Illegal opiates, amphetamines spreading in Sudan
A senior official of Sudan’s general directorate for drug combating has accused international organisations of targeting Sudanese youths “to obtain quick money and wealth”.
In a statement after meeting with the security and defence committee the Sudanese Parliament, the official acknowledged the existence of “large-scale drug smuggling and trafficking” into Sudan.
He complained of the flow of “huge amounts” of Tramadol (an opiate painkiller), Captagon (an amphetamine) tablets into the country through smuggling, and their spread via pharmacies. Due to their narcotic properties, both drugs are globally controlled, and are only intended for prescription use under medical supervision.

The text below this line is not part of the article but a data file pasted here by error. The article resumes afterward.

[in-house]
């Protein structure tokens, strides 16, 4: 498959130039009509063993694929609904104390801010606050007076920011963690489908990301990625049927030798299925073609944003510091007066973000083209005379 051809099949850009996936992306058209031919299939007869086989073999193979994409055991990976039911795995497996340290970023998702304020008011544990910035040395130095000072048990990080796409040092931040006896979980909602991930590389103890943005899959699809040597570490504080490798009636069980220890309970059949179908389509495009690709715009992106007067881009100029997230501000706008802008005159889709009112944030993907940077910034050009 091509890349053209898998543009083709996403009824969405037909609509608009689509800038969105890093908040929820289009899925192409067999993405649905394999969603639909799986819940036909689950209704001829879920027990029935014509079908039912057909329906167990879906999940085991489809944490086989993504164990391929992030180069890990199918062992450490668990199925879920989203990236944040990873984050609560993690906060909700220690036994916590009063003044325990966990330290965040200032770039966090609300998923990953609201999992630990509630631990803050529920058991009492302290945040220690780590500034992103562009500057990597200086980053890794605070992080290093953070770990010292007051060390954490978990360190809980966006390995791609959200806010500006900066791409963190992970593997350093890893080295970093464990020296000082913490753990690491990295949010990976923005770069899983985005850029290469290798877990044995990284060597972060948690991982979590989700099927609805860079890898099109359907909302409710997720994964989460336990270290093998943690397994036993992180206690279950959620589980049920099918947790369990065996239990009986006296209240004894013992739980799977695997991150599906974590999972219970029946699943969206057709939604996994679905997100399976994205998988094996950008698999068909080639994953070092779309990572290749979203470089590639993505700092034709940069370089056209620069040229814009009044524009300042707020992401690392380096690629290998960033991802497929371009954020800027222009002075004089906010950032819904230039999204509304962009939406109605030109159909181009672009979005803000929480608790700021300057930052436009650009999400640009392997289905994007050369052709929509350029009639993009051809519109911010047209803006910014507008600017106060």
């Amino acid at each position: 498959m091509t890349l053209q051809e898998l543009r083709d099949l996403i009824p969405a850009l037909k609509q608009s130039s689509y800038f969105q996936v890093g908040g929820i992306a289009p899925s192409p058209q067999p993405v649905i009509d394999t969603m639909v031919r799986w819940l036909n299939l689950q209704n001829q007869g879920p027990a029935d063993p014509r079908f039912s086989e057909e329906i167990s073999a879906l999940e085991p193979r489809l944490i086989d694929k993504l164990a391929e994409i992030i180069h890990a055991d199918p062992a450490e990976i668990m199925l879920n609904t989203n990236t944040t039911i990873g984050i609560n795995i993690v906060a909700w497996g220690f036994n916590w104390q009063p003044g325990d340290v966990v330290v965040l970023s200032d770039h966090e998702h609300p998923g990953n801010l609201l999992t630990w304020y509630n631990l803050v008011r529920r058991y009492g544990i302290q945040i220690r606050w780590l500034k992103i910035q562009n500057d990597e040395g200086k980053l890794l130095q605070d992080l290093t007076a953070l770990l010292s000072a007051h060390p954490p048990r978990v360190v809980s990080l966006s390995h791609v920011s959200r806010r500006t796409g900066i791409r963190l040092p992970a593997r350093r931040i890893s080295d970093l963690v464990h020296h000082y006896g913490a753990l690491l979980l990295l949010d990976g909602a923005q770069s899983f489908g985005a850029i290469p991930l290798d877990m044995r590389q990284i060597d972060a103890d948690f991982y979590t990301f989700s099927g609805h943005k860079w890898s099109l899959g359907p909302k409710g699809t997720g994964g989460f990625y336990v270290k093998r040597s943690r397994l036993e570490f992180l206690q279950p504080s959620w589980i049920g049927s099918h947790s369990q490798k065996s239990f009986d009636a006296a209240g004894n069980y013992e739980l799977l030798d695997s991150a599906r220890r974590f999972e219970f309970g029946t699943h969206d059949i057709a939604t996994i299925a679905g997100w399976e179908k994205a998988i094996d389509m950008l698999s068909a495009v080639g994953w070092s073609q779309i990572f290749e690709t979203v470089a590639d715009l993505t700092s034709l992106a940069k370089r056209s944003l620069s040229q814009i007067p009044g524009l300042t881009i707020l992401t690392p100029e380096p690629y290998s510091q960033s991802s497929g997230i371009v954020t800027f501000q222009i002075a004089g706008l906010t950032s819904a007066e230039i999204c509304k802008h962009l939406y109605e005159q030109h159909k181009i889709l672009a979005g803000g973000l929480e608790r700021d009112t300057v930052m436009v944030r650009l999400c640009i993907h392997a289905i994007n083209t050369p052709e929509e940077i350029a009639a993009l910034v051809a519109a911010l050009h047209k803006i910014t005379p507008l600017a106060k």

He urged families to closely monitor their sons and daughters and pay attention to their behaviour, so that the signs of drug-related problems can be identified early.
According to the General Office for Combating Drugs in Khartoum, Sudan is the largest producer of cannabis in Africa.
The Office reported in July that most of the cannabis is cultivated in South Darfur's El Radoom locality.
The drug trade in Sudan exceeded $7 billion last year, while the use of cannabis grew by 34 per cent, especially among university students and other young people between 18 and 22 years old.
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